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Fewer Heart Patients Now Dying From Heart Disease, Study Shows

Posted 10 Feb 2014 by

MONDAY, Feb. 10, 2014 – Americans with heart disease are now more likely to die from cancer, lung disease and neurological causes than from heart problems, compared with 20 years ago. That's the finding of a new Mayo Clinic study that tracked about 20,000 patients who underwent procedures to open blocked heart arteries between 1991 and 2008. The patients were divided into three time periods: 1991 to 1996; 1997 to 2002; and 2003 to 2008. During the entire study period, nearly 7,000 of the patients died. Heart disease was the leading cause of death in the first time period, led to about the same number of deaths as other causes in the middle years and accounted for only 37 percent of deaths in the third time period. Of the heart-related deaths, there was a sharp decline in those caused by heart attack and sudden heart rhythm disorders, but there was no decrease in deaths from heart ... Read more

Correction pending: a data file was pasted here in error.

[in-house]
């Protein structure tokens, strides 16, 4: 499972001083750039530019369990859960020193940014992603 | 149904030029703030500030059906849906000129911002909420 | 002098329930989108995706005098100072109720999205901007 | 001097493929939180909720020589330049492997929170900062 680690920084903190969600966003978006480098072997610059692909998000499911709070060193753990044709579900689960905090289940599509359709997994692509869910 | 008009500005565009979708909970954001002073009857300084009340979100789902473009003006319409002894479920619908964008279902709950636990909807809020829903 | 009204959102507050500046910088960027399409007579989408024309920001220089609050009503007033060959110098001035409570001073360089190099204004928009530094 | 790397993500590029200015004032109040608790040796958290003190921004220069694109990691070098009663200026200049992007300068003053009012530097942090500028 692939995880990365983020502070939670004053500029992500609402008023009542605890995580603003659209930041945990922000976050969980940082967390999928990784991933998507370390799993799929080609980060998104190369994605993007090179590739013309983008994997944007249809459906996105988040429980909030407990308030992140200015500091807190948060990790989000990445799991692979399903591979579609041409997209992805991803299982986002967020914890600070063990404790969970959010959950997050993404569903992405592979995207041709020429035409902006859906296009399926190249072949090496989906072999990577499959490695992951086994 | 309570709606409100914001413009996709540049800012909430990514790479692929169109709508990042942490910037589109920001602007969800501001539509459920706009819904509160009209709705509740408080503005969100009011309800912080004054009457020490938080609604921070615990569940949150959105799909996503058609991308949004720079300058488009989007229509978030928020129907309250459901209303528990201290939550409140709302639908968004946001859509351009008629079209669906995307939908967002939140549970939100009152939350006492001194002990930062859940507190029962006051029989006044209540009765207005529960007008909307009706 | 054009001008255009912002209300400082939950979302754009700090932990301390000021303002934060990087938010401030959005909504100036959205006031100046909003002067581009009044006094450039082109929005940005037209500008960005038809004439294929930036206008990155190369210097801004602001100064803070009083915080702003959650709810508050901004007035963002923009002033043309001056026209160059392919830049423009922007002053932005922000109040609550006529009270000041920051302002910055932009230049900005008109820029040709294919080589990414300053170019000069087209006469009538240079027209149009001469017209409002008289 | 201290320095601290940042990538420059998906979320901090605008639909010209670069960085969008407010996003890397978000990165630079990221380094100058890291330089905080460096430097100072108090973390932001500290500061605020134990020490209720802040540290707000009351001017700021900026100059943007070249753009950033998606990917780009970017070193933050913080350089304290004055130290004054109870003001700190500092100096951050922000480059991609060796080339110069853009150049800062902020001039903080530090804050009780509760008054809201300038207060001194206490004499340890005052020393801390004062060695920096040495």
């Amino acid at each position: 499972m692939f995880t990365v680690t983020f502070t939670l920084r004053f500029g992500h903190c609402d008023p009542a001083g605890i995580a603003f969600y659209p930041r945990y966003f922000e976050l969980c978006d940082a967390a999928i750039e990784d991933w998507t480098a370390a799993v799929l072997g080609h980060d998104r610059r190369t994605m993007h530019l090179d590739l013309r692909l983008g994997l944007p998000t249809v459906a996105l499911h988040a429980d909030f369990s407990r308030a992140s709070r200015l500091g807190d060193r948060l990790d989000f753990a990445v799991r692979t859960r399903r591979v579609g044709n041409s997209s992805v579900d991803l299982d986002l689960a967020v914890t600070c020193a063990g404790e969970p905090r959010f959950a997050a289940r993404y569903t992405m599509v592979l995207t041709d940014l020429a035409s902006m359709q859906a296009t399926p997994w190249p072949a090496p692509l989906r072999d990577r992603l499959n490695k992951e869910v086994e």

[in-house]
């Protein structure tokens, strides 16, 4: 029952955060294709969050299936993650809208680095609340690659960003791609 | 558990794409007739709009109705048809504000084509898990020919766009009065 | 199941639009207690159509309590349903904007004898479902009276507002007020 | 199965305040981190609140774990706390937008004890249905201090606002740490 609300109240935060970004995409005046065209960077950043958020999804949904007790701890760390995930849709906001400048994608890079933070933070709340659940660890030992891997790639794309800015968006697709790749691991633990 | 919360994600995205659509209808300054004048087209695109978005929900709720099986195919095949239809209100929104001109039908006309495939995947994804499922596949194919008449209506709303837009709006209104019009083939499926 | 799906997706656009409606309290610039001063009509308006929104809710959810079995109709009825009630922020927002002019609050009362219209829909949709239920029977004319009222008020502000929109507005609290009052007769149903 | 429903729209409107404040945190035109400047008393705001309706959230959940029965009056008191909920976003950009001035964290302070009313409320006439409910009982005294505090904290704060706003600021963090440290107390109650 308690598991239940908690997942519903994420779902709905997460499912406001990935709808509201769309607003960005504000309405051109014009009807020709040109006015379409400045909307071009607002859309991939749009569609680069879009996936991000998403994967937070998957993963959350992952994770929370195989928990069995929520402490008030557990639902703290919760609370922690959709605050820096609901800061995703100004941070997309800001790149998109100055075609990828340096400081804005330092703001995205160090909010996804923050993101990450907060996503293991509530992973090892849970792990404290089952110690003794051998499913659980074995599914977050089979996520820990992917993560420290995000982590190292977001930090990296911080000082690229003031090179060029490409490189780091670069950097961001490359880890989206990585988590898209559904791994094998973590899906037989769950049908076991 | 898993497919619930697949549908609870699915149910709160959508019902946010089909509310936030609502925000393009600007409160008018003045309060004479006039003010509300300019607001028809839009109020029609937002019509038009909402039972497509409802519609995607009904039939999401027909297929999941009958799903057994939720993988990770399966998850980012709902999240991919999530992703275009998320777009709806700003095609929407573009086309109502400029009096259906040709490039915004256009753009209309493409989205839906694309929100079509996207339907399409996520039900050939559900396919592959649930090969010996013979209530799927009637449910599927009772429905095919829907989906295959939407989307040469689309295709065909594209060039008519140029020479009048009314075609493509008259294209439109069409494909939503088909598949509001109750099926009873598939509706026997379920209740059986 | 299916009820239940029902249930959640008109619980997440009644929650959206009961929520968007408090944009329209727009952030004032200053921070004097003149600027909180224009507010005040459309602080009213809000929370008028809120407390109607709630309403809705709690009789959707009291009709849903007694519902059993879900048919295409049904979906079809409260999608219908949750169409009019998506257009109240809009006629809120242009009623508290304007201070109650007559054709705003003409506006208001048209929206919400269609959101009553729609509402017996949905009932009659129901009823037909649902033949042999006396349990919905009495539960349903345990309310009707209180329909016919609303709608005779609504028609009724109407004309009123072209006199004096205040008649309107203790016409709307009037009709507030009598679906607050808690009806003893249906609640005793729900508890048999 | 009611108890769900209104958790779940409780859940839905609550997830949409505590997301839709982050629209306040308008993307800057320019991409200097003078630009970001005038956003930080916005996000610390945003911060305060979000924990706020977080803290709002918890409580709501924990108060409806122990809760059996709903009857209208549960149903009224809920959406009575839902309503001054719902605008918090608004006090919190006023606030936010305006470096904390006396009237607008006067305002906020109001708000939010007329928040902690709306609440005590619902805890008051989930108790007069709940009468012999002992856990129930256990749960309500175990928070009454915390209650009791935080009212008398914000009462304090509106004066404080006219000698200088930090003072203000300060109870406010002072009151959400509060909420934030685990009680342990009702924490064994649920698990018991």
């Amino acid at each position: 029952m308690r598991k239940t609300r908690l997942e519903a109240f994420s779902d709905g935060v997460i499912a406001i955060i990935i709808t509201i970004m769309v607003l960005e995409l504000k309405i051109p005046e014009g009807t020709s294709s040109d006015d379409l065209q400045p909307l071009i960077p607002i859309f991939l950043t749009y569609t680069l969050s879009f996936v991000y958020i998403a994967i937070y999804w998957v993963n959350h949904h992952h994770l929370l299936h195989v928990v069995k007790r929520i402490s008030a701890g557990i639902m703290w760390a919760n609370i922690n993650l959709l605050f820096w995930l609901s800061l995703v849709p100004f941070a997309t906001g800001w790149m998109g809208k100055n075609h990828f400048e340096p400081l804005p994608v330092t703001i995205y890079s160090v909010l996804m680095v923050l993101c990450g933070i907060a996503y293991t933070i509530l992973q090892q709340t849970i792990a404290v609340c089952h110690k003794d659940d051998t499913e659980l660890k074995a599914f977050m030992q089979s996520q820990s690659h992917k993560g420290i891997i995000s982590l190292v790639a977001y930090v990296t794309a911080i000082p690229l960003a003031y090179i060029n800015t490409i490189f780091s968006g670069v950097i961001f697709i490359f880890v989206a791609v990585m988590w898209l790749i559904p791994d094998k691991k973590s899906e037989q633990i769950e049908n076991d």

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Health Tip: Understand Your Risk of Heart Disease

Posted 6 Feb 2014 by

-- Coronary artery disease occurs when plaque builds up in the vessels and restricts blood flow to the heart. The U.S. National Heart Lung and Blood Institute says common risk factors for CAD include: Having high blood pressure, high LDL, or "bad," cholesterol or low HDL or "good," cholesterol. Being a smoker, overweight or obese. Having insulin resistance or being diabetic. Having metabolic syndrome. Getting insufficient exercise. Eating an unhealthy diet that's high in saturated fat, sodium or sugar. Being older. Having a family history of heart disease. Read more